Physics! Particles! Statistical modelling! Quantum theory! How can non-scientists understand any of it? Well, students from Durham University are here to help you wrap your head around it all – and to our delight, they’re using the power of the Raspberry Pi to do it! At the Royal Society’s Summer Science Exhibition, taking place in London … Continue reading →
Today, a look at a speedy way for students to prototype, test, analyse and deploy sophisticated applications on Raspberry Pi, using industry tools: MathWorks’ MATLAB, a high-level programming environment for visualising and analysing data, computation, mathematical modelling, and algorithm development; and Simulink, which provides a block diagramming environment for modelling and simulating dynamic systems. element14 … Continue reading →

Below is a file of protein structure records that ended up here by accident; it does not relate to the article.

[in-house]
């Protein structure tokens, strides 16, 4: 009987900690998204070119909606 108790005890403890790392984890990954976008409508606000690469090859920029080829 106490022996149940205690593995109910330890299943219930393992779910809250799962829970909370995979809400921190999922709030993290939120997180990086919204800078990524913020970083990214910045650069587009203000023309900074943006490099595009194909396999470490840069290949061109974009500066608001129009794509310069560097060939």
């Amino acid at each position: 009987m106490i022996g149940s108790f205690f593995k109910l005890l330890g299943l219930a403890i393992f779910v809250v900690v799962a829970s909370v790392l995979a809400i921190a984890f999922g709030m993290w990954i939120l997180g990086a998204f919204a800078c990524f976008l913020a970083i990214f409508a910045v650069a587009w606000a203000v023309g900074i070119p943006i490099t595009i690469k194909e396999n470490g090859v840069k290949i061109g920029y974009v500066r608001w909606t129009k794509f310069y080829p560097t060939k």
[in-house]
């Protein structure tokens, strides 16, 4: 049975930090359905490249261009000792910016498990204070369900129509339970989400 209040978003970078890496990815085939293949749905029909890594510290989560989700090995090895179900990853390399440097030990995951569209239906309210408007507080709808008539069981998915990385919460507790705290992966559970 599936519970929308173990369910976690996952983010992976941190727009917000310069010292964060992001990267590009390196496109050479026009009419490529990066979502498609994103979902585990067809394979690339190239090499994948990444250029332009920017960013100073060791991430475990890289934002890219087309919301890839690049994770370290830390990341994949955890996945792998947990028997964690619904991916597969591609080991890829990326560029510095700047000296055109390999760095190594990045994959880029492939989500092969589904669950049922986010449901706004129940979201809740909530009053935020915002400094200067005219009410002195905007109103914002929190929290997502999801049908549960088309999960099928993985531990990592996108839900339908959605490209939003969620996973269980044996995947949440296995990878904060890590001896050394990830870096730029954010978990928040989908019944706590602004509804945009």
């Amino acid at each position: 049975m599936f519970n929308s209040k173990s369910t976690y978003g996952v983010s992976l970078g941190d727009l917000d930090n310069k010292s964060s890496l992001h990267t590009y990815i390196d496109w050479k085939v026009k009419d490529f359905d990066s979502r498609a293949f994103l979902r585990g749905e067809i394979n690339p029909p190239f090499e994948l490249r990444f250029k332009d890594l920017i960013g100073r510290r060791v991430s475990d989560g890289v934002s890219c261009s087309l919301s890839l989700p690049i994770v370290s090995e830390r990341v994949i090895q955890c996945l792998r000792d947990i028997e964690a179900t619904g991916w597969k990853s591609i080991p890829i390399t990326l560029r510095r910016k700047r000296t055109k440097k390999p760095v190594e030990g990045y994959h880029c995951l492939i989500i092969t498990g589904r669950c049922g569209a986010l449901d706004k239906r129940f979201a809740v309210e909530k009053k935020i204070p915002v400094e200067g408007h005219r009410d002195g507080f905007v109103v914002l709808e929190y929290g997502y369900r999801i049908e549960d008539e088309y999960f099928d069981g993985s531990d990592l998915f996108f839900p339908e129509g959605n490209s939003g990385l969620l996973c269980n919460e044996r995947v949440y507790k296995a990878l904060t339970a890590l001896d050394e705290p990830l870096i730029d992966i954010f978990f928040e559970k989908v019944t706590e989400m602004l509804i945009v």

Here’s another guest post from Allison Taylor at Wolfram Research. Today we’re looking at how to build simple physics models using the Wolfram Language. If you’ve taken any introductory physics course, you’ve learned about Newtonian mechanics—conservation of energy and momentum, friction, harmonic motion, and so on. Idealized, classical motion can be broken down into a … Continue reading →